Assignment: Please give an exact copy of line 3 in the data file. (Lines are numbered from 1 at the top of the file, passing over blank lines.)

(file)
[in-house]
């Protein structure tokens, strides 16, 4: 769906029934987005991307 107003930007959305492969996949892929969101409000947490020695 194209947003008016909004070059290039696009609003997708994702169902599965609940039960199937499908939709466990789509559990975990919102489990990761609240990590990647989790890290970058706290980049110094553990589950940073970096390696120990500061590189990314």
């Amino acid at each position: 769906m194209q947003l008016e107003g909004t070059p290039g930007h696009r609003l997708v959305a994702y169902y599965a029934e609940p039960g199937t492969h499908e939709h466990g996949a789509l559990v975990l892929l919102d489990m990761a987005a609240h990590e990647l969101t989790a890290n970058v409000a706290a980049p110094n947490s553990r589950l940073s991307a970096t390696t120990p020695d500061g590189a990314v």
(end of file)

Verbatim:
């Amino acid at each position: 769906m194209q947003l008016e107003g909004t070059p290039g930007h696009r609003l997708v959305a994702y169902y599965a029934e609940p039960g199937t492969h499908e939709h466990g996949a789509l559990v975990l892929l919102d489990m990761a987005a609240h990590e990647l969101t989790a890290n970058v409000a706290a980049p110094n947490s553990r589950l940073s991307a970096t390696t120990p020695d500061g590189a990314v």